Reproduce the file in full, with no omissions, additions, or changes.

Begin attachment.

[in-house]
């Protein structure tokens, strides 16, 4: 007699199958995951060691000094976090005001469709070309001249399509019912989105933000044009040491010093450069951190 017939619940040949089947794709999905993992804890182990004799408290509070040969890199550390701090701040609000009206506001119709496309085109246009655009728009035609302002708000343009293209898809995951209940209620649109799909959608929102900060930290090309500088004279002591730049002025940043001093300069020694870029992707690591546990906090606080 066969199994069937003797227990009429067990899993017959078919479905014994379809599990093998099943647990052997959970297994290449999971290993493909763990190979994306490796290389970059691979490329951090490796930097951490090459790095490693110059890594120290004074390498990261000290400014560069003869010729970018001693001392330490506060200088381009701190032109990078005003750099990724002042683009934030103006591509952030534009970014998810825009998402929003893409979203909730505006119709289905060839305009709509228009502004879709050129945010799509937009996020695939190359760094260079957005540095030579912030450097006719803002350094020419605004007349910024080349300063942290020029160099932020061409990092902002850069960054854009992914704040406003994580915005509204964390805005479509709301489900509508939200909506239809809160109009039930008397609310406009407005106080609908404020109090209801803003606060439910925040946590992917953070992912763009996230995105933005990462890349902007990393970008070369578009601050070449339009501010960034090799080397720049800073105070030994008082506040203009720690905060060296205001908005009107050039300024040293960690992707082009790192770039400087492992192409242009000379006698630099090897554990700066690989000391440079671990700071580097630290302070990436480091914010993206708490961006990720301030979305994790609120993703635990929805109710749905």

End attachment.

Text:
[in-house]
């Protein structure tokens, strides 16, 4: 007699199958995951060691000094976090005001469709070309001249399509019912989105933000044009040491010093450069951190 017939619940040949089947794709999905993992804890182990004799408290509070040969890199550390701090701040609000009206506001119709496309085109246009655009728009035609302002708000343009293209898809995951209940209620649109799909959608929102900060930290090309500088004279002591730049002025940043001093300069020694870029992707690591546990906090606080 066969199994069937003797227990009429067990899993017959078919479905014994379809599990093998099943647990052997959970297994290449999971290993493909763990190979994306490796290389970059691979490329951090490796930097951490090459790095490693110059890594120290004074390498990261000290400014560069003869010729970018001693001392330490506060200088381009701190032109990078005003750099990724002042683009934030103006591509952030534009970014998810825009998402929003893409979203909730505006119709289905060839305009709509228009502004879709050129945010799509937009996020695939190359760094260079957005540095030579912030450097006719803002350094020419605004007349910024080349300063942290020029160099932020061409990092902002850069960054854009992914704040406003994580915005509204964390805005479509709301489900509508939200909506239809809160109009039930008397609310406009407005106080609908404020109090209801803003606060439910925040946590992917953070992912763009996230995105933005990462890349902007990393970008070369578009601050070449339009501010960034090799080397720049800073105070030994008082506040203009720690905060060296205001908005009107050039300024040293960690992707082009790192770039400087492992192409242009000379006698630099090897554990700066690989000391440079671990700071580097630290302070990436480091914010993206708490961006990720301030979305994790609120993703635990929805109710749905």